Fun fact: In 1960 the Canadian Prime Minister at the time, the Right Honourable John Diefenbaker, inaugurated the Governor’s Promenade.
4) Stroll along Dufferin Terrace
Right outside the Fairmont Chateau Frontenac hotel is one of the most popular walkways in Quebec City. Dufferin Terrace is a wooden boardwalk that offers yet even more views of the St Lawrence River (if you haven’t had enough of them already) and Lower Quebec City.
This lively tourist hub bustles with sightseers, buskers and other street performers. Don’t miss the statue of Samuel de Champlain, the early French explorer who founded Quebec City, or the row of cannons that once protected the city.
Fun fact: Since 1884 a toboggan run has hurled thrill-seekers down from Dufferin Terrace at speeds up to 70 km per hour. Yikes. (Mid December until mid March.)
5) Look down – You’re standing on the Saint-Louis Forts and Châteaux archaeological site
While you’re on Dufferin Terrace, give a thought to what lies beneath you – the archeological remains of several Forts Saint-Louis (four to be exact), the first built by Champlain in 1636. The site contained several governors’ residences as well: two Chateaux Saint Louis and one Chateau Haldimand.
Fun fact: If you want to do some crypt exploring, Parks Canada offers 45-minute guided tours of the Saint-Louis Forts and Châteaux National Historic Site for the bargain rate of $3.90 from May to October.
6) Visit the Fairmont Chateau Frontenac hotel
The celebrated Fairmont Chateau Frontenac hotel is the city’s very own castle, and one of the most photographed hotels in the world. (How they’ve proved that fact I’m not sure, but I’ve definitely been taking a lot of photos of it.) High on your list of things to do in Quebec City should be a stop at this grand hotel built in 1894.
The Chateau Frontenac, complete with towers, turrets and picturesque copper roof, is now operated by the luxury Fairmont brand. Originally, however, it was one of a series of elite hotels built by the Canadian Pacific Railway across Canada to promote tourism to the well-heeled traveller.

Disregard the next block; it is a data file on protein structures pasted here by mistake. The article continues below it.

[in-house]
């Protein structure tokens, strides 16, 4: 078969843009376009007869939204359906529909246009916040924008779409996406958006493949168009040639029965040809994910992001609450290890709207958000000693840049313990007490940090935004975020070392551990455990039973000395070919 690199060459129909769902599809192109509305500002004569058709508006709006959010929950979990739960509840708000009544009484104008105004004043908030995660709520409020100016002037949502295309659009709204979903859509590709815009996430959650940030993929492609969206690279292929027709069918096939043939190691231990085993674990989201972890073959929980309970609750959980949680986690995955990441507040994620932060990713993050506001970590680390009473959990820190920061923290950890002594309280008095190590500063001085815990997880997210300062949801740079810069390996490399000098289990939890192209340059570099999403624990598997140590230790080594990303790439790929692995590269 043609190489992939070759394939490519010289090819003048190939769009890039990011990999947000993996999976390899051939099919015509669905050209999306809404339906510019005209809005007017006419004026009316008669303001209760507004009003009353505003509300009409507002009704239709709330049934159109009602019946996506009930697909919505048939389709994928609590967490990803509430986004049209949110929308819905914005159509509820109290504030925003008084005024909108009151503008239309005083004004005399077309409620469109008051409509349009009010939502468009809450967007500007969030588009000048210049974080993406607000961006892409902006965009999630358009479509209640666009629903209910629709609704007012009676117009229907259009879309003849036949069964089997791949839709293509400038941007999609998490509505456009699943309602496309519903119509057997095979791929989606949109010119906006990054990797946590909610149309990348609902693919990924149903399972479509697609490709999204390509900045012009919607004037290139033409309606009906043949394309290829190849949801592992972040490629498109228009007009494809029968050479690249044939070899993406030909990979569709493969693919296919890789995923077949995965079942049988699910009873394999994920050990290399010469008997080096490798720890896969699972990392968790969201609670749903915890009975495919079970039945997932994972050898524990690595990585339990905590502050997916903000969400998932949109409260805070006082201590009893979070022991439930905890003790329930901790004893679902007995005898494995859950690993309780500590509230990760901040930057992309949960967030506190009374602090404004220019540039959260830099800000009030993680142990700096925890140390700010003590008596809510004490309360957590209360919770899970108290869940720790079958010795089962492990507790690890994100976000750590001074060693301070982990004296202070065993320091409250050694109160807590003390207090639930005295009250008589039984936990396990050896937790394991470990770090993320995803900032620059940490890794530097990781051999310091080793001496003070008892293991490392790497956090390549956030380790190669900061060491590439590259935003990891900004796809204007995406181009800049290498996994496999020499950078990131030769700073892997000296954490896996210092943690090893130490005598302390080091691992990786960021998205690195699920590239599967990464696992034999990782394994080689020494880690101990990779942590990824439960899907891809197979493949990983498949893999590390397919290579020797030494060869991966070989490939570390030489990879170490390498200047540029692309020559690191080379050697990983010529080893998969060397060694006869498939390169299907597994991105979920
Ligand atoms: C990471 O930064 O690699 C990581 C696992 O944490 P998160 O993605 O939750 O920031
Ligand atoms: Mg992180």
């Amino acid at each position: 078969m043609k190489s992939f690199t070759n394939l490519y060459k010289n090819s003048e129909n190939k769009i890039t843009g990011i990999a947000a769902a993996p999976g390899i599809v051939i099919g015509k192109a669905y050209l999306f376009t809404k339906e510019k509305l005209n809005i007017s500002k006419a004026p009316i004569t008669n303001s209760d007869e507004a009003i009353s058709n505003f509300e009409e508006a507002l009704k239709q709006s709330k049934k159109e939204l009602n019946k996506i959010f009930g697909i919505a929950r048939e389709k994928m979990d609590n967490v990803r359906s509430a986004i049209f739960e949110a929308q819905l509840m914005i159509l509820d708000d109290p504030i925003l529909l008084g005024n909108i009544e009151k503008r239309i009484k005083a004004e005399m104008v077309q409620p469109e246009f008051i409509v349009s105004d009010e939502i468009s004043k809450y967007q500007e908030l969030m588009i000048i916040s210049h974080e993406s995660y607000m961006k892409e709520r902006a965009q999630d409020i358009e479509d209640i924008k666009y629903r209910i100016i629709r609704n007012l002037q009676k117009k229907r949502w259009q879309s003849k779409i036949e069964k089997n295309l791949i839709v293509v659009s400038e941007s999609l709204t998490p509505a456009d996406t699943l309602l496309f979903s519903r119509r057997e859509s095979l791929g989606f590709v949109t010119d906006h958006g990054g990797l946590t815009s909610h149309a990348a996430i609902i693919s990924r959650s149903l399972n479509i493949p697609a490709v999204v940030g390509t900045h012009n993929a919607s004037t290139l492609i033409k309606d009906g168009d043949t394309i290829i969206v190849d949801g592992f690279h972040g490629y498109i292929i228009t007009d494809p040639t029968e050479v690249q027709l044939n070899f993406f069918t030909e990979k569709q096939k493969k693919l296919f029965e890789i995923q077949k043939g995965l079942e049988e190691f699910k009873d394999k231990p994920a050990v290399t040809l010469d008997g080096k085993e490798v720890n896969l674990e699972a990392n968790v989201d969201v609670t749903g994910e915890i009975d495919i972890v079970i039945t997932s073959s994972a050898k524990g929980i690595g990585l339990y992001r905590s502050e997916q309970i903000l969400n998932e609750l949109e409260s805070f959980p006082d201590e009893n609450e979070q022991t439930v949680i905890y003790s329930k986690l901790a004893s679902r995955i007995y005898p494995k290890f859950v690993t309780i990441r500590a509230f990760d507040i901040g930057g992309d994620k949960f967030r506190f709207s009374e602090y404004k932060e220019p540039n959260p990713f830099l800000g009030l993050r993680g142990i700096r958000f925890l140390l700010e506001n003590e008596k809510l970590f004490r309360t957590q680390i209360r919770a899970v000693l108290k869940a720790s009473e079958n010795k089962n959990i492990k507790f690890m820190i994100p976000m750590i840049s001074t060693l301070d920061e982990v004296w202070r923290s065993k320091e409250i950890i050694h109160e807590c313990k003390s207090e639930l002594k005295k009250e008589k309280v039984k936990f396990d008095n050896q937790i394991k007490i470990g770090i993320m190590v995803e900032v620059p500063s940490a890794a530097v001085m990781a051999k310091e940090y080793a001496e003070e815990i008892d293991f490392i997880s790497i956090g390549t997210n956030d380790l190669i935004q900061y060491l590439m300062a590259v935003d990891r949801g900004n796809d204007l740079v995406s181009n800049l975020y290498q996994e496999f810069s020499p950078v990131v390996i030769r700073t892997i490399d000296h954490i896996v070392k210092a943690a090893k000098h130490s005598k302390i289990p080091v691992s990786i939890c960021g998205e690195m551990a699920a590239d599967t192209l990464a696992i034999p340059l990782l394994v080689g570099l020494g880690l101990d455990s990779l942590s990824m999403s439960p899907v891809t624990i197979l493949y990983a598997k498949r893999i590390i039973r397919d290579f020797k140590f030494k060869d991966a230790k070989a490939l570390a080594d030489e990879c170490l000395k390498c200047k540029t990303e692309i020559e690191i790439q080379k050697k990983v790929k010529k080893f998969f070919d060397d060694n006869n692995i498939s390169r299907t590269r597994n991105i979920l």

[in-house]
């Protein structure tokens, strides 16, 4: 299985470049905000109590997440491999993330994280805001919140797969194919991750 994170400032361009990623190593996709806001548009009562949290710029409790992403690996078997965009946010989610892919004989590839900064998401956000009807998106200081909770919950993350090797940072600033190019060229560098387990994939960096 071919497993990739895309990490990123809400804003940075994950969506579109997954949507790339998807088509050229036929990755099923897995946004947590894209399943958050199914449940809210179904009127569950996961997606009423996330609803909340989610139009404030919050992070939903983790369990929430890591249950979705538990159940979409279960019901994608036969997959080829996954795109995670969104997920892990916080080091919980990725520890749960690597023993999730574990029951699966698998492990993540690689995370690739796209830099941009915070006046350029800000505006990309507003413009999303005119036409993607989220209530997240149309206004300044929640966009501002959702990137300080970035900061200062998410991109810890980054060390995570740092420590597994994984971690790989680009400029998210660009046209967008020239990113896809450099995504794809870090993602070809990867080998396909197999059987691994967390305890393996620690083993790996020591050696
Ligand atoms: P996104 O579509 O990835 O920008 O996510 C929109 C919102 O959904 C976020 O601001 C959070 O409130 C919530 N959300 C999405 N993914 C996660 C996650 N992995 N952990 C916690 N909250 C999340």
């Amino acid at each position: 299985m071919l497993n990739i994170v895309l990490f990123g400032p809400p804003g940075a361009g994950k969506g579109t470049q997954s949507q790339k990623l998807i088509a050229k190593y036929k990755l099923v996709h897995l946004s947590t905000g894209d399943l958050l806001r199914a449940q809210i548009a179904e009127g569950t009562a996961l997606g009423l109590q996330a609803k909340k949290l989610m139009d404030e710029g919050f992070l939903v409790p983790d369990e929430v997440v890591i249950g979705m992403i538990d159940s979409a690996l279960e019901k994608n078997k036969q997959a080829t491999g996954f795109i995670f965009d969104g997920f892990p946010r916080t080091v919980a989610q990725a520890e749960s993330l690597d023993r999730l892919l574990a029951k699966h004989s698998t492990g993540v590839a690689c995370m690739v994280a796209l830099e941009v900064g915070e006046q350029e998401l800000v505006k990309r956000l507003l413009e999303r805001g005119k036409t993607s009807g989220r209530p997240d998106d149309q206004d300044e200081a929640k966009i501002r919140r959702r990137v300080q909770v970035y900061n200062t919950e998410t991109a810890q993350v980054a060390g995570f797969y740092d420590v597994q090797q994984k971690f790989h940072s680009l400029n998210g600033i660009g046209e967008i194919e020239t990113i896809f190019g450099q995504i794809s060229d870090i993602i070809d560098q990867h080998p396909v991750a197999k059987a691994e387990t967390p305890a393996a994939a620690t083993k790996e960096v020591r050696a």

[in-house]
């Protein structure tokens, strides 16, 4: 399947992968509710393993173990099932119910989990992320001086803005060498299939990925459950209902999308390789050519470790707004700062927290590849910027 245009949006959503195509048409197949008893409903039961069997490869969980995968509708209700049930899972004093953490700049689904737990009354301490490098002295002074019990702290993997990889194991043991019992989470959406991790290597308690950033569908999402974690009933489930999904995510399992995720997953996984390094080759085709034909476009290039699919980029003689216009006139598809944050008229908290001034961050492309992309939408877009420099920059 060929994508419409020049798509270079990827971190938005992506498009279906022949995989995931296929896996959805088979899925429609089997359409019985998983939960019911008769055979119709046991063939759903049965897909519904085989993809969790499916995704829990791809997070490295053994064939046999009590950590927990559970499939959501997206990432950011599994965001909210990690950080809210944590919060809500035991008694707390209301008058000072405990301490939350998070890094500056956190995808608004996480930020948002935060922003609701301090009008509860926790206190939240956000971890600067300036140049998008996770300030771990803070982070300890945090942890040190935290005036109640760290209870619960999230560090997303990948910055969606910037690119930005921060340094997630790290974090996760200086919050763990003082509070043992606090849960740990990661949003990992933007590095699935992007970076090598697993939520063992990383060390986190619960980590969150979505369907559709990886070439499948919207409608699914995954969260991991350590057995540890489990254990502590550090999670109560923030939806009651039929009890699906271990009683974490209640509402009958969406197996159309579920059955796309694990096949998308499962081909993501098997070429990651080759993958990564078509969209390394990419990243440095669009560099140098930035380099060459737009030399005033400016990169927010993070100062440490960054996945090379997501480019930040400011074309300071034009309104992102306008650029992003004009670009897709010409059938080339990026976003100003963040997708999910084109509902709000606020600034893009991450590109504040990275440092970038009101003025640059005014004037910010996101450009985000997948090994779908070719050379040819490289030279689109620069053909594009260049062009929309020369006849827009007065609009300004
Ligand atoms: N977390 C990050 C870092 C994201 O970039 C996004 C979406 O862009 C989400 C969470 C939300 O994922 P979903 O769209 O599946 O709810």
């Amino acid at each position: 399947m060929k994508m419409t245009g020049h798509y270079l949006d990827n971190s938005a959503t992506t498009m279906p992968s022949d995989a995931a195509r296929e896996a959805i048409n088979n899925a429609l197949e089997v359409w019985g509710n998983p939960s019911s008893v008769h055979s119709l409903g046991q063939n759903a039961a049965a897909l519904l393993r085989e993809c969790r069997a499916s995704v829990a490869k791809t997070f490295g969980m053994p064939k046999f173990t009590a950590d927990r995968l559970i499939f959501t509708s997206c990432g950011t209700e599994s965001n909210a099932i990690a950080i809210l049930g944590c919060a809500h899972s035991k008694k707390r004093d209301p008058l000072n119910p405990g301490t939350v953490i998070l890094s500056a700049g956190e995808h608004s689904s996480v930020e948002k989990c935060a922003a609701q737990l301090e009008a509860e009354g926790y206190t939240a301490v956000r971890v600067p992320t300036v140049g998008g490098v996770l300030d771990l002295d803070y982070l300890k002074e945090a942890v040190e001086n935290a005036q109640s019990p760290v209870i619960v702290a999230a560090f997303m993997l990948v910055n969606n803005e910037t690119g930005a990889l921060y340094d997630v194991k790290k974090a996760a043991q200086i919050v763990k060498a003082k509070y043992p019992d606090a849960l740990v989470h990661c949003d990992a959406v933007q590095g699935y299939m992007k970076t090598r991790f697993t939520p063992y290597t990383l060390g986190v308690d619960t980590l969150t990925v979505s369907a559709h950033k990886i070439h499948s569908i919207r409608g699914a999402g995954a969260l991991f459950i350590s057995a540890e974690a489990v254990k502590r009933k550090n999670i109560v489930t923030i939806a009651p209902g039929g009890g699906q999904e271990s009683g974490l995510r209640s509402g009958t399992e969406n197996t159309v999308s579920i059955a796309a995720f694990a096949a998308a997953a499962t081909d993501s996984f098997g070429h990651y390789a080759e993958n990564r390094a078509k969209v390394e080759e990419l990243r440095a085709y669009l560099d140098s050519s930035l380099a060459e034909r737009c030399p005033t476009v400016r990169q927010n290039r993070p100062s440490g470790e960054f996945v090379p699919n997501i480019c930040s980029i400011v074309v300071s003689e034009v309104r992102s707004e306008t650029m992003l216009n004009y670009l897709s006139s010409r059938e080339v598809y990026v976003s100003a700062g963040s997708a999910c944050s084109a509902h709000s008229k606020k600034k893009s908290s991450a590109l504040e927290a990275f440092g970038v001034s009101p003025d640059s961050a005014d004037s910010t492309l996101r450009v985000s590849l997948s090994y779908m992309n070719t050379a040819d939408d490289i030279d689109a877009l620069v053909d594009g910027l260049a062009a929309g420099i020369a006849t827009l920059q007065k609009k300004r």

What can you do at the Chateau Frontenac? Indulge with the 3-course lunch menu (from $26) at the art-deco-ish Bistro Le Sam. (I had the lobster salad. Delish.) We ate in the atrium and had lovely views of the St Lawrence River. Or at least I did – my husband had a not quite so exciting view of me.
Also take time to roam the halls as it’s a designated National Historic Site of Canada. On the lower level, a series of informative wall plaques gives you the history of the hotel and the site it stands on.
Fun fact: The Chateau Frontenac was named for the Count of Frontenac who was the Governor General (twice) of New France in the 1600s and lived a lavish lifestyle he couldn’t always afford. Scandalously, he married the renowned French beauty, Anne de la Grange-Trianon, against the express wishes of her parents. The marriage was not successful and while she never followed him to Quebec, a 17th-century portrait of her hangs in the hotel.
7) See Parliament Square
If you have a thing for Second Empire architecture, you’ll want to visit Parliament Square on Parliament Hill, home to the National Assembly. Bonus: You can do a free guided tour.
8) Explore Rue Saint-Jean in Old Quebec
One of the best things to do in Quebec City is simply to wander the streets of this Europe-meets-Canada vibrant city. Vieux Quebec, or Old Quebec, is surrounded by nearly 5 km of fortified stone walls, and is a UNESCO World Heritage site. Rue Saint-Jean is the main commercial street where you can shop for plaid lumberjack shirts, fur hats, maple syrup, every product known to man that could possibly contain maple syrup, and less-than-inspiring souvenir T-shirts.
What to do on Rue Saint-Jean? Eat. For a casual lunch, Paillard is a bakery and cafeteria-style cafe that serves salads, sandwiches, baguettes and – my husband’s personal favourite – chocolate croissants.